EasyBring forced to change name after trademark pressure

Have no fear readers, you'll no longer be horribly confused consumers by mixing up the name of Norwegian startup EasyBring with any other firms. The innovative crowdsourced package handling company we wrote about last week will take their crowdsourcing concept to heart and hear suggestions of what they should change their name to.

What's so infuriating is how general these Norwegian trademarks are EasyBring is contesting in court easyGroup (think EasyJet), who claims ownership of the word 'easy' and Norway Post, who brand their services to businesses with the verb 'bring'. Both are also in the transportation industry, but man, if both of those words aren't super generic.

"Our focus should be to disrupt the transport industry, not spend our precious resources fighting corporations in court," says CEO Ari Kestin.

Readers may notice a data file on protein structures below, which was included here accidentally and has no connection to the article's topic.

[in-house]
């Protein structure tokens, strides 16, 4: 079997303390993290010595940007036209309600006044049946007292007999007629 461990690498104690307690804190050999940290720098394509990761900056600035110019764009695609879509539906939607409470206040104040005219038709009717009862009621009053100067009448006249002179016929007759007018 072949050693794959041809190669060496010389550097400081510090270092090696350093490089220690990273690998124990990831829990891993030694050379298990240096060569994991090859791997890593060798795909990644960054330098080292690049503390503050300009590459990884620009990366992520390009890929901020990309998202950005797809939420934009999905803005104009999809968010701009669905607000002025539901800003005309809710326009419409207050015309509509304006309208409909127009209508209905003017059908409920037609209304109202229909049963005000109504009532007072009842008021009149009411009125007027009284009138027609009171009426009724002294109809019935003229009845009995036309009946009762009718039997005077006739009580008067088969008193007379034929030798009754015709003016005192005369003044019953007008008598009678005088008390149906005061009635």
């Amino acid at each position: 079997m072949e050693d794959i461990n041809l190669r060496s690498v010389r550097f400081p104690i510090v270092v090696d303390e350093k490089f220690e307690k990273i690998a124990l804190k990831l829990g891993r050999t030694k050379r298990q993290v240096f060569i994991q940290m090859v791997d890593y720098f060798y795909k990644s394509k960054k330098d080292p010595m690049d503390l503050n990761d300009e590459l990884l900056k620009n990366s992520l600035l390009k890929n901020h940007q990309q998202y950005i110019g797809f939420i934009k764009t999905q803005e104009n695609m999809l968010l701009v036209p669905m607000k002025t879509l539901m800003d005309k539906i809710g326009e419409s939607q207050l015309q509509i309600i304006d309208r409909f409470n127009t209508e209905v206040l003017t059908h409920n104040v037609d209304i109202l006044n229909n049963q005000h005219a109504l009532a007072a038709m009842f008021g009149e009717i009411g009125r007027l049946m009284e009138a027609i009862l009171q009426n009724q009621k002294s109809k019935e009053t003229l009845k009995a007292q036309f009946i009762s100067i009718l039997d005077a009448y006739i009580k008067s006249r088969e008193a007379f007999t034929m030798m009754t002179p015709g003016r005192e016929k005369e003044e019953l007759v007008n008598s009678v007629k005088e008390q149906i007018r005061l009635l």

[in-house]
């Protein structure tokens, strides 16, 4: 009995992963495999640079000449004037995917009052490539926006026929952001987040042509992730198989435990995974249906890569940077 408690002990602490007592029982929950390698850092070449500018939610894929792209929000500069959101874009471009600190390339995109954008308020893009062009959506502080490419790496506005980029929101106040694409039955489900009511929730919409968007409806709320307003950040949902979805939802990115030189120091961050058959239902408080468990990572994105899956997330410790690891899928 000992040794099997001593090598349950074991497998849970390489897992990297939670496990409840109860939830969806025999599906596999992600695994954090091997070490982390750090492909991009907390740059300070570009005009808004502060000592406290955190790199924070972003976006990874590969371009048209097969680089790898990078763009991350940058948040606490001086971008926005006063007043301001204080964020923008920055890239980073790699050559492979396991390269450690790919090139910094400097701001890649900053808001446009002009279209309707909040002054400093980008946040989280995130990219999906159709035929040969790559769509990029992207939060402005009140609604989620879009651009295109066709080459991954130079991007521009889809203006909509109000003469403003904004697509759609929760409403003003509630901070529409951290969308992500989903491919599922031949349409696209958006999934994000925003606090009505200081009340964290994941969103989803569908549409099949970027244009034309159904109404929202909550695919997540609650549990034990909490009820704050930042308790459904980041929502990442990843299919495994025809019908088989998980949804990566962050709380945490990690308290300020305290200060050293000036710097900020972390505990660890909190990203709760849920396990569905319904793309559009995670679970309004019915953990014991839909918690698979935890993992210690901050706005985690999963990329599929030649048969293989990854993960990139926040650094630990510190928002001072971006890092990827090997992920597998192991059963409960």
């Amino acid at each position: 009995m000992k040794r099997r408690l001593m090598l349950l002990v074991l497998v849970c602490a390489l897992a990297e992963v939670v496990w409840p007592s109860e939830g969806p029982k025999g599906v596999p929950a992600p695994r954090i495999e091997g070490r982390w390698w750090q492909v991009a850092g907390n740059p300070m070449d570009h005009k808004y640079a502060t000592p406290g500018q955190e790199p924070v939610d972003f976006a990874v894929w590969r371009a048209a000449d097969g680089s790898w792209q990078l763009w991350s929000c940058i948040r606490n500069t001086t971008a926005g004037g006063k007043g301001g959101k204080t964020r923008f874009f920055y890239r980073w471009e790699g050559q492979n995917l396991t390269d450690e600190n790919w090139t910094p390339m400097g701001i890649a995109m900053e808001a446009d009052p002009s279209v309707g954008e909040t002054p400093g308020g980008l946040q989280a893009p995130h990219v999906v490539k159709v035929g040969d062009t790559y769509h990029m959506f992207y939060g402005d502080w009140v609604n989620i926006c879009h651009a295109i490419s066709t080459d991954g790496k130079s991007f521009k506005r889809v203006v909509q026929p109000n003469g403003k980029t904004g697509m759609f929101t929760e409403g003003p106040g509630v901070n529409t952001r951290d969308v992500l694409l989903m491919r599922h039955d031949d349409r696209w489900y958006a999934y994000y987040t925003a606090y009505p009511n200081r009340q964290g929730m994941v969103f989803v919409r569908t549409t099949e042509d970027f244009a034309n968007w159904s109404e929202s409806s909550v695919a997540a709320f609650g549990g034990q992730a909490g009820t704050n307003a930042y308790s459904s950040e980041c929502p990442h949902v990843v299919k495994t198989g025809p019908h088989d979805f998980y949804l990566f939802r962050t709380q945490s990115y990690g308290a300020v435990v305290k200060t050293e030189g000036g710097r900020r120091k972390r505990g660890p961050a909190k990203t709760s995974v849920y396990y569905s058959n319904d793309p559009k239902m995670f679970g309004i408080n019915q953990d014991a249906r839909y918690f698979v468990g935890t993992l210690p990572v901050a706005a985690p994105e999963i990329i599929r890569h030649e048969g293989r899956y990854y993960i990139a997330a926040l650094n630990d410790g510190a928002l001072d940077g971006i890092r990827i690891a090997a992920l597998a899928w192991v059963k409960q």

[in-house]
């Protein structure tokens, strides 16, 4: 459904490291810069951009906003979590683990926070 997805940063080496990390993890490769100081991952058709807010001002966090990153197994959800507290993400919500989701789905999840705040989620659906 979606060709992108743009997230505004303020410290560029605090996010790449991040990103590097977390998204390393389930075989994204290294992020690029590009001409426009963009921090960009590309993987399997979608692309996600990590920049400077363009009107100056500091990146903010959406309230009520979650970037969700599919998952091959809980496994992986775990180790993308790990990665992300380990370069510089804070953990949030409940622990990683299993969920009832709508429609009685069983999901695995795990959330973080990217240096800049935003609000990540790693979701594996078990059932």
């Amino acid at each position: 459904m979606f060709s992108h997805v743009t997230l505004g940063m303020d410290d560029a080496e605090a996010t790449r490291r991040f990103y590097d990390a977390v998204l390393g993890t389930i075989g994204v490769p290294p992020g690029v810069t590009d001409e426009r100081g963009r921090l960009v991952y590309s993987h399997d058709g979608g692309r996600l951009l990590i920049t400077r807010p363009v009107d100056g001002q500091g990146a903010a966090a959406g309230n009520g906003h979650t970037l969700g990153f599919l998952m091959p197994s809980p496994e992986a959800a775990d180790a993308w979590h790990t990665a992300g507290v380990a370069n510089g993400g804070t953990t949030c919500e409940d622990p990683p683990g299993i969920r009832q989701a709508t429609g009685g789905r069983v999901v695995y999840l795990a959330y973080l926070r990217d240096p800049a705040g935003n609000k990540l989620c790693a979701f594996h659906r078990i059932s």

So for those of you who haven't read our past article, EasyBring helps get packages to your door, by matching up people who are driving close to your package's destination anyway. Think - if you need to send a birthday gift or a TV you sold to another city, someone who's going that way anyway might as well take it.

"Unlike a traditional corporation, our service belongs to the peers who represent the brand every day", says Easybring CMO Kei Grieg Toyomasu. "We are working on a shortlist, but would love to get some help finding names that are unique, catchy and ones that would appeal to people in markets across the globe".

A couple of weeks after global release the company now has 22,000 users signed up from 66 countries around the world.

Have any suggestions for their name? Let them know here.

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